Fitch Ratings has downgraded Nigeria-based Seven Energy International Limited’s Long-Term Issuer Default Rating to ‘C’ from ‘CC’ following the non-payment of a material financial obligation. Simultaneously, Fitch has affirmed wholly owned subsidiary Seven Energy Finance Limited’s USD300 million 10.25% senior secured notes due 2021 at ‘C’ with an ‘RR6’ Recovery Rating.

The downgrade to ‘C’ follows Seven Energy’s announcement that it was unable to make payments on 31 March 2017 under the USD385 million Accugas facility, which is secured on the gas upstream and midstream assets, and requested a standstill from the lending banks. In addition, the company did not meet the conditions for the interest capitalization under the USD300 million senior secured notes and USD100 million notes due 2021 and was unable to make the related cash payment on 11 April 2017.


Forcados Closure Continues: All Seven Energy’s oil liftings from oil mining licences (OMLs) 4, 38 and 41 under the strategic alliance agreement (SAA) with the state-owned Nigerian Petroleum Development Company Limited (NPDC) have stopped since February 2016, as the Forcados oil pipeline and terminal remain shut due to the threat of militant attacks. Earlier in 2017, Seven Energy announced that NPDC intends to terminate the SAA unless the company meets outstanding cash calls. Seven Energy has taken steps to preserve its contractual rights under the SAA, but there is a risk that this once key cash-generating asset will remain largely unavailable.

Near-term cash flows from the company’s gas business remain weak as sale volumes are volatile and the company’s major gas off-takers, Nigerian state-owned power stations, delay payments for consumed gas. In April 2017 Seven Energy reported delays in the finalization and effectiveness of the World Bank partial risk guarantee (PRG), which is meant to compensate Seven Energy for up to USD112 million of gas supply invoices to Calabar power station, its principal gas off-taker. The company currently expects the PRG to be finalized in May 2017 after the approvals from the Nigerian authorities are obtained.

Over the longer term, the natural gas business in Nigeria’s southeast is an important growth driver for Seven Energy, which is on track to ramp up gas sales to over 150 million cubic feet per day (mmcfpd). Following the completion of the power grid, local power stations including Calabar can now run at full capacity. On the other hand, power stations continue to suffer from stretched liquidity and poor receivables collection and are delaying their payments to the company.

Seven Energy’s midstream gas infrastructure assets are fully ring-fenced and serve as security for the company’s USD385 million Accugas loan. There is a risk that the Accugas lenders may decide to enforce the security on the gas assets, stripping the company of its presently main cash-generating asset and effectively forcing it into liquidation.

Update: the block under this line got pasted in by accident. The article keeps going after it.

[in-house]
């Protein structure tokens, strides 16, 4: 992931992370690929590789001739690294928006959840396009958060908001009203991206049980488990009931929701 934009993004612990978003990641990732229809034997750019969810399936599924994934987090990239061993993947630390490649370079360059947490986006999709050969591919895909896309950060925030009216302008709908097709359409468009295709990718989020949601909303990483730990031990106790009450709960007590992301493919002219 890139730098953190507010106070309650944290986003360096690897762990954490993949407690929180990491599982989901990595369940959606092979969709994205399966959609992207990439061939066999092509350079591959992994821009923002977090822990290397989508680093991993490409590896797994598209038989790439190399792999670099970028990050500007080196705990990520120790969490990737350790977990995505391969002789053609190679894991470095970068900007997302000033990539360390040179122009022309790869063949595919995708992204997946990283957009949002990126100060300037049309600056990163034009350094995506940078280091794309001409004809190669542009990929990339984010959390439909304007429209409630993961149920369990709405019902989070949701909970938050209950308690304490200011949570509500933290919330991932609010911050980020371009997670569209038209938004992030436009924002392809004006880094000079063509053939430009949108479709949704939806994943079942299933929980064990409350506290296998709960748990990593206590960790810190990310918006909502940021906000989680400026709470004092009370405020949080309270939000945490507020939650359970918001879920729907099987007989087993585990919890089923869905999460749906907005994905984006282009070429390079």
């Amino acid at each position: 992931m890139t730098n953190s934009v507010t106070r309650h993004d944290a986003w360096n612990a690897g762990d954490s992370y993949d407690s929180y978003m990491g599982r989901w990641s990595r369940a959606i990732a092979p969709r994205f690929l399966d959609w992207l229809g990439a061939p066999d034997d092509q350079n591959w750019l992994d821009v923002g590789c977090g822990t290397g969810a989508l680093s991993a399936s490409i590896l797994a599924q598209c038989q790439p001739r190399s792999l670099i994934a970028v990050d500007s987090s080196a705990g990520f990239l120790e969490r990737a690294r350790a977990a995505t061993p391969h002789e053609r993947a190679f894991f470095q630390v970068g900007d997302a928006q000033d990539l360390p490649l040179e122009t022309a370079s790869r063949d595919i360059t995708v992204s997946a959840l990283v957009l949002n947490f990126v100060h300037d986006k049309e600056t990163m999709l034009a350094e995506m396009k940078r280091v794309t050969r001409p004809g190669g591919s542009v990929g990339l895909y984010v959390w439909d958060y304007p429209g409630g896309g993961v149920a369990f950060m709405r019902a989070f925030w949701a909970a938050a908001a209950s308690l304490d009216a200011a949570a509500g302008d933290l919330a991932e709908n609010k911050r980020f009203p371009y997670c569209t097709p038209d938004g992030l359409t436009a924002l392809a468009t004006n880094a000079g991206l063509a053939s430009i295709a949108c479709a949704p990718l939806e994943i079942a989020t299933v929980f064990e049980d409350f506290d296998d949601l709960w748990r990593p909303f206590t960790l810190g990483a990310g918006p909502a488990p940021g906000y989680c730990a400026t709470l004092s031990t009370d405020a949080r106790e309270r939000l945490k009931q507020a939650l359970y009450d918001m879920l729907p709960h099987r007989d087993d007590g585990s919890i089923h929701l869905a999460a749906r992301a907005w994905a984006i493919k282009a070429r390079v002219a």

Seven Energy’s natural gas revenues are US-dollar pegged but are received in naira. Nigerian companies including Seven Energy are facing difficulties changing naira into US dollars, which the company needs to service its US-dollar debt, at the official exchange rate. To alleviate the problem, the company is currently negotiating with lenders to convert the Accugas facility into naira and extend its maturity. The naira convertibility issue negatively affects the company’s liquidity as long as Forcados remains shut, as the company receives little US dollar revenues from its other operations.

Nigeria’s onshore-based Seven Energy is a small oil and gas production and gas production, distribution and marketing company. Following the continuous closure of the Forcados export oil pipeline and the poor payment discipline of its gas off-takers, the company is discussing a financial restructuring with investors and lenders as it does not generate sustainable cash flows due to factors mostly outside its control.

Fitch assumptions

Fitch’s key assumptions within our rating case for the issue include:

– Brent oil price deck: USD52.5/bbl in 2017, USD55/bbl in 2018 and USD60/bbl 2019;

– No cash flows from SAA in the medium term;

– Natural gas sales volumes gradually ramping up to 150mmcfpd;

– Short-term liquidity remains weak.

Future Developments That May, Individually or Collectively, Lead to Positive Rating Action

-Successful recapitalisation, eg a debt-for-equity swap, new equity issuance, significant extension of debt maturities, and/or other measures

-Improved liquidity due to sustainable cash flows from the natural gas business, or under the SAA.

Future Developments That May, Individually or Collectively, Lead to Negative Rating Action

-An uncured payment on a material financial obligation

-The restructuring that constitutes a distressed debt exchange (DDE) under Fitch’s methodology.


Weak Liquidity: Seven Energy’s liquidity is extremely weak. The company has announced negotiations of a comprehensive capital restructuring with its existing and potential lenders. In our view, the company’s survival will primarily depend on its ability to secure stable cash flows from its natural gas and/or oil businesses.

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